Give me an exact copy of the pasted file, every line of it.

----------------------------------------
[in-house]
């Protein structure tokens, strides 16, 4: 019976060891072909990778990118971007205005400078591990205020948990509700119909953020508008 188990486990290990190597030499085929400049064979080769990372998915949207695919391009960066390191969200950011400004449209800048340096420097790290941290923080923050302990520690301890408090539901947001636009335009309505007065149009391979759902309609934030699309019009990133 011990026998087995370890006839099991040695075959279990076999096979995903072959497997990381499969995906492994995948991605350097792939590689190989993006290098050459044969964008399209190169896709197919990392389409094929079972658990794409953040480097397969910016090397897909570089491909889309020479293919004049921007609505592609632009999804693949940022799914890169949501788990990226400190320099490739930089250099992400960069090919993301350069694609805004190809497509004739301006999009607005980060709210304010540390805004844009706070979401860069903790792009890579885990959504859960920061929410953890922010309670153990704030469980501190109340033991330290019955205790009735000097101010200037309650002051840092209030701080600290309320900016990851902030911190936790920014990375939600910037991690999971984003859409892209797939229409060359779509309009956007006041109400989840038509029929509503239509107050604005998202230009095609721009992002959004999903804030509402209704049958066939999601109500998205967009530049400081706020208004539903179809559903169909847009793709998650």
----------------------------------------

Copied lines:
[in-house]
């Protein structure tokens, strides 16, 4: 019976060891072909990778990118971007205005400078591990205020948990509700119909953020508008 188990486990290990190597030499085929400049064979080769990372998915949207695919391009960066390191969200950011400004449209800048340096420097790290941290923080923050302990520690301890408090539901947001636009335009309505007065149009391979759902309609934030699309019009990133 011990026998087995370890006839099991040695075959279990076999096979995903072959497997990381499969995906492994995948991605350097792939590689190989993006290098050459044969964008399209190169896709197919990392389409094929079972658990794409953040480097397969910016090397897909570089491909889309020479293919004049921007609505592609632009999804693949940022799914890169949501788990990226400190320099490739930089250099992400960069090919993301350069694609805004190809497509004739301006999009607005980060709210304010540390805004844009706070979401860069903790792009890579885990959504859960920061929410953890922010309670153990704030469980501190109340033991330290019955205790009735000097101010200037309650002051840092209030701080600290309320900016990851902030911190936790920014990375939600910037991690999971984003859409892209797939229409060359779509309009956007006041109400989840038509029929509503239509107050604005998202230009095609721009992002959004999903804030509402209704049958066939999601109500998205967009530049400081706020208004539903179809559903169909847009793709998650």